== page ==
Earthquake Seismologist: John Cassidy
Ph.D. University of British Columbia (Geophysics)
M.Sc. University of British Columbia (Geophysics)
B.Sc. (Hons) University of Victoria (Physics)
Research Scientist, Natural Resources Canada
Head, Earthquake Seismology Section
Project Leader, Assessing Earthquake Geohazards
Adjunct Professor, School of Earth and Ocean Sciences, University of Victoria
I am a senior research scientist with Natural Resources Canada, specialising in earthquake hazard studies. I am also an Adjunct Professor at the University of Victoria where I teach courses and supervise graduate students. I am very fortunate to have the opportunity to work with scientists and engineers from across Canada and around the world on a variety of topics ranging from subduction zone earthquake hazards, mapping earth structure, studying earthquake sources, and evaluating the effects of local geological structure on earthquake shaking. I lead the Geological Survey of Canada’s National “Assessing Earthquake Geohazards Project” and work closely with emergency managers and decision-makers in the application of our earthquake research. Scientific outreach is a critical element for myself and my team.
Why did you choose a career in earth science?
I have always loved science (from dinosaurs, to astronomy, to following the Apollo missions as I was growing up) and I have always loved asking questions! Why is this? I don’t know, but science is a perfect fit! As an undergraduate Physics student, I became aware of the importance of “waves”, and it seemed to me that earthquake seismology was an excellent way to put physics to work to benefit society (helping to save lives and protect our communities).
How is some of the work you've done relevant to Canadians?
The earthquake hazard research that we undertake is used in many national codes and standards, including the National Building Code of Canada, bridge codes, dam codes, and many more. This information is used on a daily basis by engineers (e.g., for designing critical infrastructure such as dams, bridges, port facilities), decision-makers (e.g., the National Energy Board), and emergency managers (requiring realistic earthquake scenarios to better prepare for future events) all across Canada. It is extremely rewarding to see the results of our latest science being put to work by so many groups to benefit Canadians – protecting us from future earthquakes, landslides, and tsunamis.
What do you wish the public knew about earth science?
I wish that everyone recognised how important earth science is to our everyday lives. Everything that we do – from our environment, to the energy that we use, our goods and products, our economy, and our public safety. Earth science is a critical element in all of these things. Earthquake science is a very young science, and evolving rapidly. New technologies are changing the way we do our science, and helping us to be better prepared for future earthquakes and tsunamis that are inevitable.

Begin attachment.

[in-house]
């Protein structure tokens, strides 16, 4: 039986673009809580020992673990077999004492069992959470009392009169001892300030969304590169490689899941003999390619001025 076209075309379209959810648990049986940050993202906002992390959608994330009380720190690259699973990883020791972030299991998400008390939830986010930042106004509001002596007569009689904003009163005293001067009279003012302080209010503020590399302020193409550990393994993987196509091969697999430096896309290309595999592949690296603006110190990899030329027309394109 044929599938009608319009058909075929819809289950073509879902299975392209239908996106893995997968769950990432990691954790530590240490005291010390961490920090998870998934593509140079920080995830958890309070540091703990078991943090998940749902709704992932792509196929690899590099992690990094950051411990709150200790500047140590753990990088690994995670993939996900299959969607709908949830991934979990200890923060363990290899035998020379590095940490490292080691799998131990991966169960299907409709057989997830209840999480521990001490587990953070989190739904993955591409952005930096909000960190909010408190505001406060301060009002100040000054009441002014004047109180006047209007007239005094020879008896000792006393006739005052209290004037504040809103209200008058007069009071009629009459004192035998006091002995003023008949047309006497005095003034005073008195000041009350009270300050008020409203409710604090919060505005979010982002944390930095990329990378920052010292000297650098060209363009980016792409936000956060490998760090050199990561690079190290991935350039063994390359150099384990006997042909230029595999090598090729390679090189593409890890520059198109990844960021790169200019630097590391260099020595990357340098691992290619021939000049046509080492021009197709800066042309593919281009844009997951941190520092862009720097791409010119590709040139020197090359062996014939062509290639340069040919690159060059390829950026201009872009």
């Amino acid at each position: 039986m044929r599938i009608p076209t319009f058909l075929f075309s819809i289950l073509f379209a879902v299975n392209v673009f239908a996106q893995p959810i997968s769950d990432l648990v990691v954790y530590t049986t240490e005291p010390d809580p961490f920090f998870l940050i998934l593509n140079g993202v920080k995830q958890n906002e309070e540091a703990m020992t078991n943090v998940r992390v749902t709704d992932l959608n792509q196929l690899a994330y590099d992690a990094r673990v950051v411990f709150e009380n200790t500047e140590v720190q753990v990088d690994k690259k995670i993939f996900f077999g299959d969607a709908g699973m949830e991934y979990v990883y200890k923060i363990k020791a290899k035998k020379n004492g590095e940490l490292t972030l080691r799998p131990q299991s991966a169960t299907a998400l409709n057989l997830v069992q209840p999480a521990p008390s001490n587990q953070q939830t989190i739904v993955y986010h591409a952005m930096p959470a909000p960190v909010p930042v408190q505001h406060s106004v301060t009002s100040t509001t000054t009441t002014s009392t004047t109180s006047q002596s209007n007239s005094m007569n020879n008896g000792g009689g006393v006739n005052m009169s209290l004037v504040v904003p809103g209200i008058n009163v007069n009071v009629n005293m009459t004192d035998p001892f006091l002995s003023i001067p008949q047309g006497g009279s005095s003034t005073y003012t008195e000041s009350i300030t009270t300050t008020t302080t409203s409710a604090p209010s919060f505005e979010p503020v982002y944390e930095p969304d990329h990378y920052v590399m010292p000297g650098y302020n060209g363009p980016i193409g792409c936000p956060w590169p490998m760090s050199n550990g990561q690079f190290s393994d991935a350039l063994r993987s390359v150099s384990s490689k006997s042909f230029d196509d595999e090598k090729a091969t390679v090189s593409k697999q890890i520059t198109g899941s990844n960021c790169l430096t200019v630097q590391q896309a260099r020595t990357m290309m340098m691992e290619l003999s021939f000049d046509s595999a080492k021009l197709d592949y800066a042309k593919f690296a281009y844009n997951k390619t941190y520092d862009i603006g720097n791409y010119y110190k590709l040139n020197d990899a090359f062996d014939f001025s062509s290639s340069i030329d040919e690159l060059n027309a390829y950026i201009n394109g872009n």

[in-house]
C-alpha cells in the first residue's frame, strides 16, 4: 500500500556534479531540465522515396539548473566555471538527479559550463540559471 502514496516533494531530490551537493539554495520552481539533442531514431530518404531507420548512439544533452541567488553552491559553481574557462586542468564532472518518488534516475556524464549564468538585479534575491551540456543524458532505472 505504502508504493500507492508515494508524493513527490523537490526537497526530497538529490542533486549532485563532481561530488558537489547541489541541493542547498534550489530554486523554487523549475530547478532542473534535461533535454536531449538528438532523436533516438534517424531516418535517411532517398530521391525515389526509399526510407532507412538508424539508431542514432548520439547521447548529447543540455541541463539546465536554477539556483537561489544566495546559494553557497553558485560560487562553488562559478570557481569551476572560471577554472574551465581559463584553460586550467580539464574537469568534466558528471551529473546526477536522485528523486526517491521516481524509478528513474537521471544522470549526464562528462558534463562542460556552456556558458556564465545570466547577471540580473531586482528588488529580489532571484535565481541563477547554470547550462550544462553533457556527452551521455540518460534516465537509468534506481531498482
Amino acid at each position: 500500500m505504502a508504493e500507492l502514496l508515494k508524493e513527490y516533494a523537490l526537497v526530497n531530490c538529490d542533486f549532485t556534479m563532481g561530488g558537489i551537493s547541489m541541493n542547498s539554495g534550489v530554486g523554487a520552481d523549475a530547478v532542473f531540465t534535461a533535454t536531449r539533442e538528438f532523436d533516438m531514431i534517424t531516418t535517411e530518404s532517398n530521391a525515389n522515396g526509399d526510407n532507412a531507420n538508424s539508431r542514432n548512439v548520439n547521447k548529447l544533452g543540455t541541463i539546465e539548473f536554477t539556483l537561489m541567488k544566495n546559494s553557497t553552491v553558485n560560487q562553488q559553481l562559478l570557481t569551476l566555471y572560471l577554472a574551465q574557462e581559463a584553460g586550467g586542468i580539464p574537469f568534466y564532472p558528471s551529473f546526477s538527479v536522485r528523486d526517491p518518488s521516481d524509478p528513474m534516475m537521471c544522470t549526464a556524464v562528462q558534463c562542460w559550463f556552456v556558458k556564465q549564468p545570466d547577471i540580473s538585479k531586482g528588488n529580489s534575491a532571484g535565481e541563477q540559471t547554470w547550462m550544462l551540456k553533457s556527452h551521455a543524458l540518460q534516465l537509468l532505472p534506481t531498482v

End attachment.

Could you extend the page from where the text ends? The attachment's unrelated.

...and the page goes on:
What is something early-career geoscientists can do to make themselves more likely to get a job?
Develop and nurture a broad skill-set. Follow the latest technology that can benefit research in your field (programming, communications, technological advances), look “beyond what you see” and search for “other areas of research” that may benefit your field of interest. Interact frequently with those who will benefit from your scientific research, and seek their input and advice. Share the results of your research with everyone who will listen! Always publish your research!
Is there anything you wish you knew before you gotten started?
I wish I knew how important the “communications” aspect of science was – from writing research proposals to presenting scientific results to a wide variety of audiences. Had I known, I would have taken more writing courses and some acting or public speaking courses in high school! In retrospect, writing and acting courses would benefit almost any career.
What is your favourite place that your work has taken you?
I have had the good fortune to travel many places around the world with my work. One of the most memorable, and beautiful, was a walk along the Great Wall of China - so much history, so much beauty. One of the most haunting places I visited was Chile, immediately after the 2010 M8.8 subduction earthquake. I spend 10 days travelling through some of the hardest-hit areas from this earthquake and tsunami. Witnessing the impacts of that event (and especially the tsunami) was very difficult, realising that just a few minutes of shaking (that struck without warning) caused some people to lose everything. As an earth scientist it was encouraging to see that very positive impact of earthquake science and engineering – structures that were designed to withstand shaking performed extremely well. It was also encouraging to see people working together to rebuild their communities in the days after the earthquake. This trip clearly demonstrated the importance of our science, and sharing the results of our science.
However, my favourite place that my work has taken me is here in Canada – the unbelievable breathtaking beauty of Haida Gwaii – the ocean, the forest, the history, the most amazing rainbows, and so much more that words cannot describe…
Views expressed in blog posts reflect those of the author, and not necessarily those of the CFES.